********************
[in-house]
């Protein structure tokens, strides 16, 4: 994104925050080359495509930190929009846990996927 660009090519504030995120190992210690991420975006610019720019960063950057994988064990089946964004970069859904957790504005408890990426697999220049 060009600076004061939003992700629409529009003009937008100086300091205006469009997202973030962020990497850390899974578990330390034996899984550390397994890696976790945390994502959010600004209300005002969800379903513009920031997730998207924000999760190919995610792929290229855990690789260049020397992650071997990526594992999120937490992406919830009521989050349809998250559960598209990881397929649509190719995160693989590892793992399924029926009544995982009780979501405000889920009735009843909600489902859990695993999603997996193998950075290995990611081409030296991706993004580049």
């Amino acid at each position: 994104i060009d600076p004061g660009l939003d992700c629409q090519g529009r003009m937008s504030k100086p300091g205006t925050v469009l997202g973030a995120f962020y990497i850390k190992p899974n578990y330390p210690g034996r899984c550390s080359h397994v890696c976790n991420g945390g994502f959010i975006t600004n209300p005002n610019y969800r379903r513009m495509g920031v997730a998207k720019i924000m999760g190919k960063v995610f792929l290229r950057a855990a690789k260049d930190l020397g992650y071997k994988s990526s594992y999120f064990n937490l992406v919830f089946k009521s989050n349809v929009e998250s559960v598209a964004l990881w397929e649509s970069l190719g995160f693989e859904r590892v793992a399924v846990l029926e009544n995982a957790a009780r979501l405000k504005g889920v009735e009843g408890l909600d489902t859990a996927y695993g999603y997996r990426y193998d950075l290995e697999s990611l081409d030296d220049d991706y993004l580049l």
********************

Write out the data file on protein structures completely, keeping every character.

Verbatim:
[in-house]
């Protein structure tokens, strides 16, 4: 994104925050080359495509930190929009846990996927 660009090519504030995120190992210690991420975006610019720019960063950057994988064990089946964004970069859904957790504005408890990426697999220049 060009600076004061939003992700629409529009003009937008100086300091205006469009997202973030962020990497850390899974578990330390034996899984550390397994890696976790945390994502959010600004209300005002969800379903513009920031997730998207924000999760190919995610792929290229855990690789260049020397992650071997990526594992999120937490992406919830009521989050349809998250559960598209990881397929649509190719995160693989590892793992399924029926009544995982009780979501405000889920009735009843909600489902859990695993999603997996193998950075290995990611081409030296991706993004580049």
């Amino acid at each position: 994104i060009d600076p004061g660009l939003d992700c629409q090519g529009r003009m937008s504030k100086p300091g205006t925050v469009l997202g973030a995120f962020y990497i850390k190992p899974n578990y330390p210690g034996r899984c550390s080359h397994v890696c976790n991420g945390g994502f959010i975006t600004n209300p005002n610019y969800r379903r513009m495509g920031v997730a998207k720019i924000m999760g190919k960063v995610f792929l290229r950057a855990a690789k260049d930190l020397g992650y071997k994988s990526s594992y999120f064990n937490l992406v919830f089946k009521s989050n349809v929009e998250s559960v598209a964004l990881w397929e649509s970069l190719g995160f693989e859904r590892v793992a399924v846990l029926e009544n995982a957790a009780r979501l405000k504005g889920v009735e009843g408890l909600d489902t859990a996927y695993g999603y997996r990426y193998d950075l290995e697999s990611l081409d030296d220049d991706y993004l580049l």